Since the airline Ravn Alaska stopped service to Kenai earlier this month, the airport has been undergoing changes. Other airlines servicing the airport are increasing their number of weekly flights, and airport officials say soon, they’ll look into bringing on a new airline to offer regular flights to Kenai.
Mary Bondurant, the interim manager of the airport, said it was a surprise when Ravn decided to stop service, and lay off its 17 staff members at the Kenai airport. Ravn flew the highest percentage of passengers at the airport, and used larger aircrafts than other airlines. It ran 11 flights a day, and flew between 3,500 to 5,000 passengers a month.
Bondurant said the other airlines are stepping up.
“It most definitely is gonna help pick up the slack with Ravn not being here,” she said.
One of those airlines, Grant Aviation, announced up to 50 additional flights a week following the end of Ravn service.
Grant Vice President Dan Knesek said his airline increased its flights out of Kenai for the same reason they flew emergency cargo in western Alaska for free after Typhoon Merkbok: because they feel an obligation to the places they fly.
“Kenai is one of our communities that we feel we are a big part of, and they were losing some service, so we’re going to do everything we can to provide the service that the community needs,” Knesek said.
Grant has reverted to its busier summer schedule, adding a fourth pilot to its Kenai service. The airline is now flying two aircraft nonstop between Kenai and Anchorage from 5 a.m. to 11 p.m. on weekdays, and also expanded weekend service.
Knesek said Grant is also looking at adding a couple of planes to its fleet, which would add even more options for Kenai flyers.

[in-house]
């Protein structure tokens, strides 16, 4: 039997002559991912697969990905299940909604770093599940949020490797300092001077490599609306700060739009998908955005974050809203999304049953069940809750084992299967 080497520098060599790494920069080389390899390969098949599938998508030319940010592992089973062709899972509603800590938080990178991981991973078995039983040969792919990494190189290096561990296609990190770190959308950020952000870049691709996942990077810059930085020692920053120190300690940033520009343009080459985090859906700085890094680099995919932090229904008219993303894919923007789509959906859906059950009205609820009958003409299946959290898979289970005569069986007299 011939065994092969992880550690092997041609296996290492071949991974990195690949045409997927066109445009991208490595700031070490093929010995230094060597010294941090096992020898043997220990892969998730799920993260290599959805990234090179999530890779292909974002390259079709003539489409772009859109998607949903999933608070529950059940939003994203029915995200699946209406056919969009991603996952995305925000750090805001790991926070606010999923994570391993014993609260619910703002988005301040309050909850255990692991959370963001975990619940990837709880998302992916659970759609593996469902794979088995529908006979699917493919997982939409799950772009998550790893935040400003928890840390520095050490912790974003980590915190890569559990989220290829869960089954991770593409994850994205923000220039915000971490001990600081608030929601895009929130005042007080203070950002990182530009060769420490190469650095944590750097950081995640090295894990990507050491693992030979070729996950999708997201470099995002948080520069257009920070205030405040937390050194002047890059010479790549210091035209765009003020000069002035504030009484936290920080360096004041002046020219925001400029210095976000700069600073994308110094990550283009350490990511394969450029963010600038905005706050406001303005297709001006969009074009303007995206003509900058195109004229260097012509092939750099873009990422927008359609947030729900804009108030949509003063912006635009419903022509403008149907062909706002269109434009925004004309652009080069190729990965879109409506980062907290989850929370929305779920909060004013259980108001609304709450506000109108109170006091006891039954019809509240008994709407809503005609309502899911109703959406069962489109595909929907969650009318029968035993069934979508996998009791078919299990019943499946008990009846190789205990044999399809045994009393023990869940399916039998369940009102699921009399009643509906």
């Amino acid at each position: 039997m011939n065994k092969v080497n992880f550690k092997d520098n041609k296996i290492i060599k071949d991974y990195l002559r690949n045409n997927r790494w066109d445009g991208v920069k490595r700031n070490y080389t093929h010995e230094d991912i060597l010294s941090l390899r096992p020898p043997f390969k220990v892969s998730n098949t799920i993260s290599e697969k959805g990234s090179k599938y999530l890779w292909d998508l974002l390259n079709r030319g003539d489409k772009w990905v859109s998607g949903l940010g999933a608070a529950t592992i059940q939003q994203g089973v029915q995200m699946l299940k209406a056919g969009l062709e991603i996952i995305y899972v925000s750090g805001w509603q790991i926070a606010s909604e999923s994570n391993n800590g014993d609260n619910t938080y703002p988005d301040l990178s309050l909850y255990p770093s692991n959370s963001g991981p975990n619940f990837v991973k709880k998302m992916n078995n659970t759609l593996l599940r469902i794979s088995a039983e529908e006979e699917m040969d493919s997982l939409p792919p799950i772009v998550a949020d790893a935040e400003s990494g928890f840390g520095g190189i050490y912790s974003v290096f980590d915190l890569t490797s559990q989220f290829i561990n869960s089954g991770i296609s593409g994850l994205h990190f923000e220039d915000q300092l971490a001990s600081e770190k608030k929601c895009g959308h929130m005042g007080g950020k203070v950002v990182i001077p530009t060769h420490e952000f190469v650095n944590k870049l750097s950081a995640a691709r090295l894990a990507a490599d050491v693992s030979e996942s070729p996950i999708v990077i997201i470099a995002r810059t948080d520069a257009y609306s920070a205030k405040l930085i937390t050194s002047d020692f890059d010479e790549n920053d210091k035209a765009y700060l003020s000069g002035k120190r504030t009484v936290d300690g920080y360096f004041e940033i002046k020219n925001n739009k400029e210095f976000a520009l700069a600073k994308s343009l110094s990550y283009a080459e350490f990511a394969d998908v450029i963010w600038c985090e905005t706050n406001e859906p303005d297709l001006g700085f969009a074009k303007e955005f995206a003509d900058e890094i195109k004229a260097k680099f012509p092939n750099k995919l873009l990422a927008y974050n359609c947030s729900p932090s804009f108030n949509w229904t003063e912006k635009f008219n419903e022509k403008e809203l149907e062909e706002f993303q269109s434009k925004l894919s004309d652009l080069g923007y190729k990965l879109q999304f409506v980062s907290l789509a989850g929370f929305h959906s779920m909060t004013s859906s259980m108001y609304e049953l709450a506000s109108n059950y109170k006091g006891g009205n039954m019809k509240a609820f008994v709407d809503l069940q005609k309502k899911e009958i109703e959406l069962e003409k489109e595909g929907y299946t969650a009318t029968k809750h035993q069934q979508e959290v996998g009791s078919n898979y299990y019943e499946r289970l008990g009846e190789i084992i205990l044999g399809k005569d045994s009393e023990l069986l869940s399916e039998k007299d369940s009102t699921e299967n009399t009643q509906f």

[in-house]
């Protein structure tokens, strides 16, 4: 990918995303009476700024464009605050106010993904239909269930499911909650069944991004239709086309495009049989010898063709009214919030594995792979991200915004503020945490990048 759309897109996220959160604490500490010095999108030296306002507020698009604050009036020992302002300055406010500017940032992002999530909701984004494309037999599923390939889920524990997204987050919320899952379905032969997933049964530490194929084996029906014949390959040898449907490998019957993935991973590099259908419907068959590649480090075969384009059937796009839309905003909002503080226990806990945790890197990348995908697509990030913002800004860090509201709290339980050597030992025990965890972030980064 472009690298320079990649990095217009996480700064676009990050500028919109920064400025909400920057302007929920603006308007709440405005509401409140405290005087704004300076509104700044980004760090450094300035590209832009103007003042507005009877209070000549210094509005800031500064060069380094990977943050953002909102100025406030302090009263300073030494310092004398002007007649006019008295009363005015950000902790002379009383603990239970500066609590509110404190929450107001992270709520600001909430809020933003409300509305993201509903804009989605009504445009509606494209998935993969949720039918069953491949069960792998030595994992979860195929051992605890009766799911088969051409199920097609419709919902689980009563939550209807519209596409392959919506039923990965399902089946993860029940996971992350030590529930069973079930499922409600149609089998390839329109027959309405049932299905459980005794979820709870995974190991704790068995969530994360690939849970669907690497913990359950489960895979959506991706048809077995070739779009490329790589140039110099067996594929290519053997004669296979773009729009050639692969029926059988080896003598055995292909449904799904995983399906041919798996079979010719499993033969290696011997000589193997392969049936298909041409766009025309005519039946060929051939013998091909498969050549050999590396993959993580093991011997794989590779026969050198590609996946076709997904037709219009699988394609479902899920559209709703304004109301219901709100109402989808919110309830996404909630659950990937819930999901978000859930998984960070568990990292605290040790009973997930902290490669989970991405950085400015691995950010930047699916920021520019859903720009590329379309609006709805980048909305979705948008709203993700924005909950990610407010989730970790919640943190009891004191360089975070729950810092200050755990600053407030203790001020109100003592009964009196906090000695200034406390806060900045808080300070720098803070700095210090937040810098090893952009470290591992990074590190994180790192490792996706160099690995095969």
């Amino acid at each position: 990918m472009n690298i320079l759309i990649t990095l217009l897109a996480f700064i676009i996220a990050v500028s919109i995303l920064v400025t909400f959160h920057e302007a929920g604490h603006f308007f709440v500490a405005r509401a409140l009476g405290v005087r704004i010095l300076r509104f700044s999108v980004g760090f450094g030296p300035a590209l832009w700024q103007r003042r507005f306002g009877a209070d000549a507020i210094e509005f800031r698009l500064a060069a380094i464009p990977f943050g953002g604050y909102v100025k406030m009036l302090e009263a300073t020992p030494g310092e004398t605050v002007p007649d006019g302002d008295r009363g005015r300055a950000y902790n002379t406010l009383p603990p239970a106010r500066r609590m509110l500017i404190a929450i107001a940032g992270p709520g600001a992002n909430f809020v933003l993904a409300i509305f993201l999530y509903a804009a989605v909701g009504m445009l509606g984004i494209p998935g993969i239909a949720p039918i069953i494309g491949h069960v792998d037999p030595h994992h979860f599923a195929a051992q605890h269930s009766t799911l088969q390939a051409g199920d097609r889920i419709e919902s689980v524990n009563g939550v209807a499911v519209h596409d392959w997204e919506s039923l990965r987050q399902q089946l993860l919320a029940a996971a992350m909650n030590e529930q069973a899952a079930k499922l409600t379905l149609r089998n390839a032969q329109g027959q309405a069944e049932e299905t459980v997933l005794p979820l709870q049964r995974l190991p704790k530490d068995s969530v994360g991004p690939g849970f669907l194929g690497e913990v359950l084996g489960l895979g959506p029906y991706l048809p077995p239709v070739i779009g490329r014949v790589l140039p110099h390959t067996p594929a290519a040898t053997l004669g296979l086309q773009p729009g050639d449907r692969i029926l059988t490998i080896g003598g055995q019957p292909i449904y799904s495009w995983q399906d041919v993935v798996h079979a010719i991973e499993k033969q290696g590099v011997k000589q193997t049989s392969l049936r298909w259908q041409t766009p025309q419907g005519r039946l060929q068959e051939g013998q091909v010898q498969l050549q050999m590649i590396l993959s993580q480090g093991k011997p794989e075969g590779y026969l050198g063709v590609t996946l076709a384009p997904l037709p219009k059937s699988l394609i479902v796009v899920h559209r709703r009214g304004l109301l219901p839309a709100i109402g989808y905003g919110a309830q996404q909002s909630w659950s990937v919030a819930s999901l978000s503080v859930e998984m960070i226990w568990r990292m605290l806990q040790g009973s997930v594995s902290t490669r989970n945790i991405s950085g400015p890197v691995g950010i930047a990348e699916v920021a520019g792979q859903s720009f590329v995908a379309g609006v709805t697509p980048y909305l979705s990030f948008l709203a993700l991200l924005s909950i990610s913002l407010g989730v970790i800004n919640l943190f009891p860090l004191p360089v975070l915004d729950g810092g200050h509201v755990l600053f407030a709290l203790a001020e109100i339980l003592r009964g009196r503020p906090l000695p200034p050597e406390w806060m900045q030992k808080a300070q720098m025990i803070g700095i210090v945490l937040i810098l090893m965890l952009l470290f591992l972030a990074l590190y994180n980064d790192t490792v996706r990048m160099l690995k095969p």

The Kenai airport’s other regular-service airline, Kenai Aviation, has also announced increased flight options. It will add 14 more weekly flights between Kenai and Anchorage beginning Nov. 1.
Bondurant said in the short-term, the other airlines stepping up has made a big difference after Ravn’s departure.
“I haven’t heard anybody complaining about not getting a flight or not being able to travel,” she said.
When it comes to longer-term solutions, the airport is looking to bring in a third airline. Bondurant said the search hasn’t begun quite yet because the airport still has an operating agreement with Ravn.
“As soon as that agreement with Ravn is terminated, the city is going to be actively looking for another airline,” she said. “We have three ticket counter spaces, a brand new terminal rehab project was completed in 2021. We’ve got the runway, we’ve got the airspace, we’ve got the approaches, so we’ll be looking for another airline.”
But she said that could take some time, because airlines don’t typically have available aircraft sitting around to increase service. She said other operators are struggling with the same staff shortages that motivated Ravn to pull out.
Knesek, with Grant, said his company has adapted to those shortages by increasing training staff, and tapping an Anchorage-based aircraft for the Kenai route so they can staff it with an Anchorage-based pilot. But, he said it’s been a difficult time across the industry.
“I don’t know of a single operator that has to hire pilots or mechanics right now saying it’s easy,” he said. “There’s nothing easy about the skill and certified labor shortage that we’re having right now.”
Knesek’s idea for a solution? Focusing on technical education in Alaska schools, and providing more pathways for Alaska students to become pilots or mechanics.